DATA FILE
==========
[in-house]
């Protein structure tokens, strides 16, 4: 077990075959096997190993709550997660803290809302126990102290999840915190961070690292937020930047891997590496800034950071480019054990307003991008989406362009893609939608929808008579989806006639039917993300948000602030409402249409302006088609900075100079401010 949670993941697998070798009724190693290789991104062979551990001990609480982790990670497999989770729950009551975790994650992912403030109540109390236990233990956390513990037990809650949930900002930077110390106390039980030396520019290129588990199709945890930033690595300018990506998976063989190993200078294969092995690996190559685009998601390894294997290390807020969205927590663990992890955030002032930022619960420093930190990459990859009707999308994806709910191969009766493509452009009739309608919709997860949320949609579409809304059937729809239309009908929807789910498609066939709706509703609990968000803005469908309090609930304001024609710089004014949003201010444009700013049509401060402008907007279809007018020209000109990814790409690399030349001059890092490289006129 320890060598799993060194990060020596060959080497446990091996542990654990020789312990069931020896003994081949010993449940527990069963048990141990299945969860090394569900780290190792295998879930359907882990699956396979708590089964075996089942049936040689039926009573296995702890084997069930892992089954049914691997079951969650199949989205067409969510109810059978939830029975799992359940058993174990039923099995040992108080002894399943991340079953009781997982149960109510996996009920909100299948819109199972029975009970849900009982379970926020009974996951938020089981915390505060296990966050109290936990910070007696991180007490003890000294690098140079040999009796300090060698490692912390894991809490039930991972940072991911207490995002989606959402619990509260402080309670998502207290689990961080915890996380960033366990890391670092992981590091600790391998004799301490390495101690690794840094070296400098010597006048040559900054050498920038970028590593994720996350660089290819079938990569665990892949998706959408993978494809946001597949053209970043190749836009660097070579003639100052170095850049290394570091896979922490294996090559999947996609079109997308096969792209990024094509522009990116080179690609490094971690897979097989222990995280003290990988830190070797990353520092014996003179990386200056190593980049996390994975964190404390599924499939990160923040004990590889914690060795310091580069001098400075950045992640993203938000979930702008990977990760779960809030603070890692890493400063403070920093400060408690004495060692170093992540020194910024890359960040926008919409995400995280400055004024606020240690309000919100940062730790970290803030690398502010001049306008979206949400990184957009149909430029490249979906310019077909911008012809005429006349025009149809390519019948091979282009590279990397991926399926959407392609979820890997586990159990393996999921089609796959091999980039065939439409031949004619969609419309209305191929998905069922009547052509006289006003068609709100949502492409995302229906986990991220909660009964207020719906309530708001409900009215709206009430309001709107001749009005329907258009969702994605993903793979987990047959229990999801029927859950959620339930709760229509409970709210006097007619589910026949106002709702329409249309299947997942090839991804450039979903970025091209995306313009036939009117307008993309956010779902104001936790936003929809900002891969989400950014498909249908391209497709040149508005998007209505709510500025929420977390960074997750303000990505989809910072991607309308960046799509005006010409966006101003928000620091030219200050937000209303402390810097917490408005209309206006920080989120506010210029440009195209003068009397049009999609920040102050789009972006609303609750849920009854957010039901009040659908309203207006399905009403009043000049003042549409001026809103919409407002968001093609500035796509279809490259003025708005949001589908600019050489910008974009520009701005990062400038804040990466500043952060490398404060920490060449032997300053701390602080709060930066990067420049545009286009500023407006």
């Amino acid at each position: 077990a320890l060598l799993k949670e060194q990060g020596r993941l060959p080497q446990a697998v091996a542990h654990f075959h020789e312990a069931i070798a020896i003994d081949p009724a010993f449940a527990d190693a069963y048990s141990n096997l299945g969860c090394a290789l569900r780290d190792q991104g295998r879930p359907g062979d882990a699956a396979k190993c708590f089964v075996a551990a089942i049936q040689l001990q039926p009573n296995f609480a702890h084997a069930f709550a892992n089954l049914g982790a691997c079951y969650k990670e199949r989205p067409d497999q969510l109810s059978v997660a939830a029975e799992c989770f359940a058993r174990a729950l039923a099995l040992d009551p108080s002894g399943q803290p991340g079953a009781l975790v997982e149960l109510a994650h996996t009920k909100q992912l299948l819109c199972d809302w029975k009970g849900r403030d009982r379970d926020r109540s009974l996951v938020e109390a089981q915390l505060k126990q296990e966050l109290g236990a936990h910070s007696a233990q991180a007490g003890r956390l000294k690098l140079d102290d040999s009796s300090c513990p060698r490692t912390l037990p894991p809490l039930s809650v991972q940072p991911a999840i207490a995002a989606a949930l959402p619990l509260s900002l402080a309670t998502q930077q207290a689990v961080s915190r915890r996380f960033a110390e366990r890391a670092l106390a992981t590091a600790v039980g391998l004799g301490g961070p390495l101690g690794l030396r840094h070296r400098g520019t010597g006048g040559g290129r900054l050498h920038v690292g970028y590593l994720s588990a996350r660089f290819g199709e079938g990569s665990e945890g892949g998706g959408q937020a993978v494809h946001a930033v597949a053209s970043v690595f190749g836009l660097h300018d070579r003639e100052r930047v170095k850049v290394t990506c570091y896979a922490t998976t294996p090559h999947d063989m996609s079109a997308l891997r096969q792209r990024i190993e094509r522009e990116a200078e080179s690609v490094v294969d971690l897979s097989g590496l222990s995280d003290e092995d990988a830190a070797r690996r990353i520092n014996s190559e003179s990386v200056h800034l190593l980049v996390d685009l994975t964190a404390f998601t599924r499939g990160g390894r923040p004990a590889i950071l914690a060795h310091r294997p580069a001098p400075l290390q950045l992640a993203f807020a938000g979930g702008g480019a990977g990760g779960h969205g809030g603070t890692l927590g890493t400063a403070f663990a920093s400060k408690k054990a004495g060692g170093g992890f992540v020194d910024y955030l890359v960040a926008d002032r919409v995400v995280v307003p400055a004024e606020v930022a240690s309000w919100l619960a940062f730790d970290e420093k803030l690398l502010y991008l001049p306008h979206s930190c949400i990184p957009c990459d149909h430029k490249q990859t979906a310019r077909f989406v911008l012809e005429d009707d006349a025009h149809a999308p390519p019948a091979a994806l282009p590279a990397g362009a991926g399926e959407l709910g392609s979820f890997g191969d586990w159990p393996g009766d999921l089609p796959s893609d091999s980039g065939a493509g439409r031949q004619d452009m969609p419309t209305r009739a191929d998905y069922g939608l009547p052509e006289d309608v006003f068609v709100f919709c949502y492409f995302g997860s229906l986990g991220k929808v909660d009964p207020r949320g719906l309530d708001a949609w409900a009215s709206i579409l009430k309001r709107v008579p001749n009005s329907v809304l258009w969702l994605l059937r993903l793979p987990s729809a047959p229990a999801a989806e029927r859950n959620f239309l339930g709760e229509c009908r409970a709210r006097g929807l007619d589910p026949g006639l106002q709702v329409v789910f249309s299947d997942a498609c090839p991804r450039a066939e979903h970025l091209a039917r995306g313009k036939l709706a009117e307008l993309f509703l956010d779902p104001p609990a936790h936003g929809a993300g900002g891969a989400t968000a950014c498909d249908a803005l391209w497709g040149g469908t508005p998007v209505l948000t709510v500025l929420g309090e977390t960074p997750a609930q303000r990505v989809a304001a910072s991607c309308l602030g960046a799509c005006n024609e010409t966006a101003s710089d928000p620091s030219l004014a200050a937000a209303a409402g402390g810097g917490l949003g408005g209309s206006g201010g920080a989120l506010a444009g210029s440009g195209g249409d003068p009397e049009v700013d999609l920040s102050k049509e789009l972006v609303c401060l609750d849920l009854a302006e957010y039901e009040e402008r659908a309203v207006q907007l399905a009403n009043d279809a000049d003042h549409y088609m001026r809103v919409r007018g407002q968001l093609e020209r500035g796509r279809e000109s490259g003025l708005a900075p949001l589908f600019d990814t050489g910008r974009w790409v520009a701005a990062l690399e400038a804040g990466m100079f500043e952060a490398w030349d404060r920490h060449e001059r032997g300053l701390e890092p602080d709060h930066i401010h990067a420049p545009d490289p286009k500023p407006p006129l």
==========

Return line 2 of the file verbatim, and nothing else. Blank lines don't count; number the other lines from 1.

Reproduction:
């Protein structure tokens, strides 16, 4: 077990075959096997190993709550997660803290809302126990102290999840915190961070690292937020930047891997590496800034950071480019054990307003991008989406362009893609939608929808008579989806006639039917993300948000602030409402249409302006088609900075100079401010 949670993941697998070798009724190693290789991104062979551990001990609480982790990670497999989770729950009551975790994650992912403030109540109390236990233990956390513990037990809650949930900002930077110390106390039980030396520019290129588990199709945890930033690595300018990506998976063989190993200078294969092995690996190559685009998601390894294997290390807020969205927590663990992890955030002032930022619960420093930190990459990859009707999308994806709910191969009766493509452009009739309608919709997860949320949609579409809304059937729809239309009908929807789910498609066939709706509703609990968000803005469908309090609930304001024609710089004014949003201010444009700013049509401060402008907007279809007018020209000109990814790409690399030349001059890092490289006129 320890060598799993060194990060020596060959080497446990091996542990654990020789312990069931020896003994081949010993449940527990069963048990141990299945969860090394569900780290190792295998879930359907882990699956396979708590089964075996089942049936040689039926009573296995702890084997069930892992089954049914691997079951969650199949989205067409969510109810059978939830029975799992359940058993174990039923099995040992108080002894399943991340079953009781997982149960109510996996009920909100299948819109199972029975009970849900009982379970926020009974996951938020089981915390505060296990966050109290936990910070007696991180007490003890000294690098140079040999009796300090060698490692912390894991809490039930991972940072991911207490995002989606959402619990509260402080309670998502207290689990961080915890996380960033366990890391670092992981590091600790391998004799301490390495101690690794840094070296400098010597006048040559900054050498920038970028590593994720996350660089290819079938990569665990892949998706959408993978494809946001597949053209970043190749836009660097070579003639100052170095850049290394570091896979922490294996090559999947996609079109997308096969792209990024094509522009990116080179690609490094971690897979097989222990995280003290990988830190070797990353520092014996003179990386200056190593980049996390994975964190404390599924499939990160923040004990590889914690060795310091580069001098400075950045992640993203938000979930702008990977990760779960809030603070890692890493400063403070920093400060408690004495060692170093992540020194910024890359960040926008919409995400995280400055004024606020240690309000919100940062730790970290803030690398502010001049306008979206949400990184957009149909430029490249979906310019077909911008012809005429006349025009149809390519019948091979282009590279990397991926399926959407392609979820890997586990159990393996999921089609796959091999980039065939439409031949004619969609419309209305191929998905069922009547052509006289006003068609709100949502492409995302229906986990991220909660009964207020719906309530708001409900009215709206009430309001709107001749009005329907258009969702994605993903793979987990047959229990999801029927859950959620339930709760229509409970709210006097007619589910026949106002709702329409249309299947997942090839991804450039979903970025091209995306313009036939009117307008993309956010779902104001936790936003929809900002891969989400950014498909249908391209497709040149508005998007209505709510500025929420977390960074997750303000990505989809910072991607309308960046799509005006010409966006101003928000620091030219200050937000209303402390810097917490408005209309206006920080989120506010210029440009195209003068009397049009999609920040102050789009972006609303609750849920009854957010039901009040659908309203207006399905009403009043000049003042549409001026809103919409407002968001093609500035796509279809490259003025708005949001589908600019050489910008974009520009701005990062400038804040990466500043952060490398404060920490060449032997300053701390602080709060930066990067420049545009286009500023407006």